The Democratic results from Henrico were incredibly strong for a county where the Dems usually can't put up a fight.

Obama may be a drag in rural and exurban areas but he sure as heck is NOT in the inner suburbs. To borrow your phrase, things are as they seem


I agree, just wanted to get the numbers out there.

kelley in virginia

& while I agree that Dems are losing in rural areas (echoing the RTD), I don't see why Dems would care. we don't have the vote or the propensity to donate big money down here in the rural areas.

Ghost of RWR

Again, it’s not about the numbers, guys. It’s about the money it TOOK to get these numbers in a challenging environment for you…one that is a result of Obama.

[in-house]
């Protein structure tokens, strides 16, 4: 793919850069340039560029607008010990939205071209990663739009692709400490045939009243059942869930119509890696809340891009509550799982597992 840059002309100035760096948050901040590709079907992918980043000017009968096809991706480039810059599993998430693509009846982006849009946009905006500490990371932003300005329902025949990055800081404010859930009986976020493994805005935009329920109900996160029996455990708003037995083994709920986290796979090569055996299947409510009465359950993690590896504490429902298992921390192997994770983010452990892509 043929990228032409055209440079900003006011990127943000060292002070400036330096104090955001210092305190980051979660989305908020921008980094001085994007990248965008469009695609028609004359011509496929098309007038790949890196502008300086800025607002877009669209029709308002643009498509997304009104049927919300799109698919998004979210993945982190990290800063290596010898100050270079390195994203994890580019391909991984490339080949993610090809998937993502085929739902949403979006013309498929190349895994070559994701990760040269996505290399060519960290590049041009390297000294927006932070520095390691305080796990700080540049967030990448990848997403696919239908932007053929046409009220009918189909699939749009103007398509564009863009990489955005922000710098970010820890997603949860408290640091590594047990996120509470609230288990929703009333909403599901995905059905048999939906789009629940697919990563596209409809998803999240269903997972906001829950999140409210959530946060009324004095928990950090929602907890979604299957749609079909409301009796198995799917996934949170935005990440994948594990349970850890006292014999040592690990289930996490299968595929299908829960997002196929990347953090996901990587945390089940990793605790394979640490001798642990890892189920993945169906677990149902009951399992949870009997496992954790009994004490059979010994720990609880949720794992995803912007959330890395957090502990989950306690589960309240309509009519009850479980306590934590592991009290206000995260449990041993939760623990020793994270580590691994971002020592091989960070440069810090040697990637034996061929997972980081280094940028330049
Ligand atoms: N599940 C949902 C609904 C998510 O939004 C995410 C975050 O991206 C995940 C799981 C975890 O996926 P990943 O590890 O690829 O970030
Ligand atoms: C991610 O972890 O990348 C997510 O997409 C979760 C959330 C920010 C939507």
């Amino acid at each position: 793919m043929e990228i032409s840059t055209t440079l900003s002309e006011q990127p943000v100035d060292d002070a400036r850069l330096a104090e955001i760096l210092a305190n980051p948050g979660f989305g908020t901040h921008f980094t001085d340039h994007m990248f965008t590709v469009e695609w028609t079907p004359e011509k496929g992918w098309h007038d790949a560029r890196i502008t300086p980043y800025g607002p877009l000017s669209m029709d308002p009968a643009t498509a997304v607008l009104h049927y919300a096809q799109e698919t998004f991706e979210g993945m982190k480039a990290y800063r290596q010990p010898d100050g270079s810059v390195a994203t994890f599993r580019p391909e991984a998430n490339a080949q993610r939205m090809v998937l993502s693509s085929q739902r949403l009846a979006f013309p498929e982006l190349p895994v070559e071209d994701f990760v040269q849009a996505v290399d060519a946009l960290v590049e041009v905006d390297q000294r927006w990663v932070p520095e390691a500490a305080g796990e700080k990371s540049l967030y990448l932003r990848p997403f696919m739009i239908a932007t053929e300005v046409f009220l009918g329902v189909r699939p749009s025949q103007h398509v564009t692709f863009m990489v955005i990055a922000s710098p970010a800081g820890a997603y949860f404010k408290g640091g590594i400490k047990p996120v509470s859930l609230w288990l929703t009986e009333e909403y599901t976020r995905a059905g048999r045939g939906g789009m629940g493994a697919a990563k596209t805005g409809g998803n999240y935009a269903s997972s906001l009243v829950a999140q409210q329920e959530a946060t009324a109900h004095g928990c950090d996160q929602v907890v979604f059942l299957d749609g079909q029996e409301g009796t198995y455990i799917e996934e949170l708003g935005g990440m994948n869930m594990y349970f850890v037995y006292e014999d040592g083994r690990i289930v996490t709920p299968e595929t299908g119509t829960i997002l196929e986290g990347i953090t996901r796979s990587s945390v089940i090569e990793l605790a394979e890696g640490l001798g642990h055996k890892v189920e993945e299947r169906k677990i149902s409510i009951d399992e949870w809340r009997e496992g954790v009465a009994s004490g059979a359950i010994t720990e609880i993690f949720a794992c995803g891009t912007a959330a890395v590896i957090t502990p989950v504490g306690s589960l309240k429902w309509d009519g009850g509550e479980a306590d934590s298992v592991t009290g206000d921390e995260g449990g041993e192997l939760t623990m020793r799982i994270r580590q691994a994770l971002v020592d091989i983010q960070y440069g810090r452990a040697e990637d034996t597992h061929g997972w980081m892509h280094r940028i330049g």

You lost the senate. Lost it. Gone. Why? Because you lost two senators. Now the GOP has the whole government. You can quote your numbers in Fairfax until the cows come home, but the GOP challenges made you keep money in NOVA. That would not have been possible had there not been an environment to support it. Hell, Colgan had to call outside of PWC to raise money from other Senators. Was that in your plan? Puller sucked down tons of money, so did barker and Marsden.

I guess we’ll have to wait until Obama actually loses Virginia and the election for this to sink in. Hasten the day and hour.



How much did Vogel spend to crush her opponent by 40 points?

So, getting back to your argument, was the drag from Obama or was it money that lost the two senate seats? You seem to be arguing one or the other, just not at the same time.